Government given Twitter guide

Twitter logo

The government looks set to ramp up its Twitter use thanks to a dummies' guide that lays out how to get the most out of the micro-blogging site.

How to use hashtags and shorten links, in addition to what Twitter actually is, are just a few of the gems on offer in the guide, created by Neil Williams, head of corporate digital channels at the Department for Business, Innovation and Skills (BIS).

But the guide is far from being as short and sweet as the 140 character tweets that ministers will be encouraged to create. Indeed, it comes in at 20 pages.

"You might think a 20-page strategy a bit over the top for a tool like Twitter. After all, microblogging is a low-barrier to entry, low-risk and low-resource channel relative to other corporate communications overheads like a blog or printed newsletter. And the pioneers in corporate use of Twitter by central government (see No 10, CLG and FCO) all started as low-profile experiments and grew organically into what they are today," he said in a Cabinet Office blog.

"But, having held back my JFDI inclinations long enough to sit down and write a proper plan for BIS's corporate Twitter account, I was surprised by just how much there is to say - and quite how worth saying it is, especially now the platform is more mature and less forgiving of mistakes. So in case it's of use to others who are thinking of doing the same, I've turned BIS's Twitter strategy into a generic template Twitter strategy for government Departments."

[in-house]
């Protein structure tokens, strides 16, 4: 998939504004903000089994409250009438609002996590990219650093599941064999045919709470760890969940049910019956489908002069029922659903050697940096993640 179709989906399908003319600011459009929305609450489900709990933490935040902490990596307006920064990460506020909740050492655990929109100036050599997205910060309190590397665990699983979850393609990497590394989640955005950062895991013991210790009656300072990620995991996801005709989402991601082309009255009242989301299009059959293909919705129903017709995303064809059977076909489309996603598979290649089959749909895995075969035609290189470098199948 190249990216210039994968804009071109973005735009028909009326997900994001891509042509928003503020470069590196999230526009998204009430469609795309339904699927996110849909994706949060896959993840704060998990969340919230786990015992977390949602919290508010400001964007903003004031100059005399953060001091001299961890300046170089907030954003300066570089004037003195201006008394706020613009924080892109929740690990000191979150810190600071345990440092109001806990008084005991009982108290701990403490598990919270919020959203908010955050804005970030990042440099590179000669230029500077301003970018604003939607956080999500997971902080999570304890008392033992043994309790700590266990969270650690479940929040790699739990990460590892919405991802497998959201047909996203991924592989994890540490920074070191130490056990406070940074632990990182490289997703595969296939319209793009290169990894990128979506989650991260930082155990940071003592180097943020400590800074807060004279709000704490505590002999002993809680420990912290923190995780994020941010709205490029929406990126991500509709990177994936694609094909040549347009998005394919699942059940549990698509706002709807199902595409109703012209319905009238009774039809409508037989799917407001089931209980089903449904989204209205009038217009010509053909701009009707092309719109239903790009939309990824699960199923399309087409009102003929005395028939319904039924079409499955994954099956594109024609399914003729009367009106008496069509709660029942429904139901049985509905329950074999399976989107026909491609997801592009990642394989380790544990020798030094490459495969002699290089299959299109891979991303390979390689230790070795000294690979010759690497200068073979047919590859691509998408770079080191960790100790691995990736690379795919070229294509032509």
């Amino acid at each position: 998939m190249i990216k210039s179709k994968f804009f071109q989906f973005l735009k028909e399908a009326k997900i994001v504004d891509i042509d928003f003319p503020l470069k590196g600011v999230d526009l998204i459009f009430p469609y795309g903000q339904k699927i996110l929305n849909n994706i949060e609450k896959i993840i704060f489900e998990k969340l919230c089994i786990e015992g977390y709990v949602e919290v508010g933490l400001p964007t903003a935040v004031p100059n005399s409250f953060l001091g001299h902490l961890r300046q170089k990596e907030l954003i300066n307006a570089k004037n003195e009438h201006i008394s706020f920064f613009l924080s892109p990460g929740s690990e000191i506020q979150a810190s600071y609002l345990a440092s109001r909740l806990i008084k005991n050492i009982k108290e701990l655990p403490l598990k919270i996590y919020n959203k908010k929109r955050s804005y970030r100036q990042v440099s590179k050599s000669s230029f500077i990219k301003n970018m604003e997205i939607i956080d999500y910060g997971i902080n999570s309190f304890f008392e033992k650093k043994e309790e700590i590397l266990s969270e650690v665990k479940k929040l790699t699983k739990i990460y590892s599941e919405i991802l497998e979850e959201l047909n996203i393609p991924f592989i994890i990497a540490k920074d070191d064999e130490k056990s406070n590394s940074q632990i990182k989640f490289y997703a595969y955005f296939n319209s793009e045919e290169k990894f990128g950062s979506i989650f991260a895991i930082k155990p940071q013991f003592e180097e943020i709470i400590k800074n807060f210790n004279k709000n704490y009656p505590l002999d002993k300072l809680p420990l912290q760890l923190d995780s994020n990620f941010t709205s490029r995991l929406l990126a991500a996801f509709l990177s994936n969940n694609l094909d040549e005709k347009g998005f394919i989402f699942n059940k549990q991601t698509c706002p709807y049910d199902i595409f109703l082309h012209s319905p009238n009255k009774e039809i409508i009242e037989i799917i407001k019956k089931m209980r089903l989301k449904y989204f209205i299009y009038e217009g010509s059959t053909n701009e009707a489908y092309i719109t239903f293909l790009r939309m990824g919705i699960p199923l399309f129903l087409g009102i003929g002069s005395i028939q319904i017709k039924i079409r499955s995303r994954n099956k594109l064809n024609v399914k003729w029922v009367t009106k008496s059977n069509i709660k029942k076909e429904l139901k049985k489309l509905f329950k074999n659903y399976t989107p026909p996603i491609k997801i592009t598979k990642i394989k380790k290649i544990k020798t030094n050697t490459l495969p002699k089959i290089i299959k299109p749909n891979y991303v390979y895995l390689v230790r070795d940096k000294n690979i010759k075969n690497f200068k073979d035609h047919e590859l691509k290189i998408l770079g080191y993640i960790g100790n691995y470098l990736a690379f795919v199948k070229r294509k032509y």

The full government guide can be found here.

Alternatively, click here for our beginner's guide to Twitter for business

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Maggie has been a journalist since 1999. She started her career as an editorial assistant on then-weekly magazine Computing, before working her way up to senior reporter level. After several years on the magazine, she moved to 'the other side of the fence' to work as a copywriter for a marketing agency, writing case studies and working on ad and website copy for companies such as eBay, Dell, Microsoft and more. In 2006, just weeks before IT Pro was launched, Maggie joined Dennis Publishing as a reporter. Having worked her way up to editor of IT Pro, she was appointed group editor of Cloud Pro and IT Pro in April 2012. She became the editorial director and took responsibility for Channel Pro, in 2016. Her areas of particular interest, aside from cloud, include management and C-level issues, the business value of technology, green and environmental issues and careers to name but a few.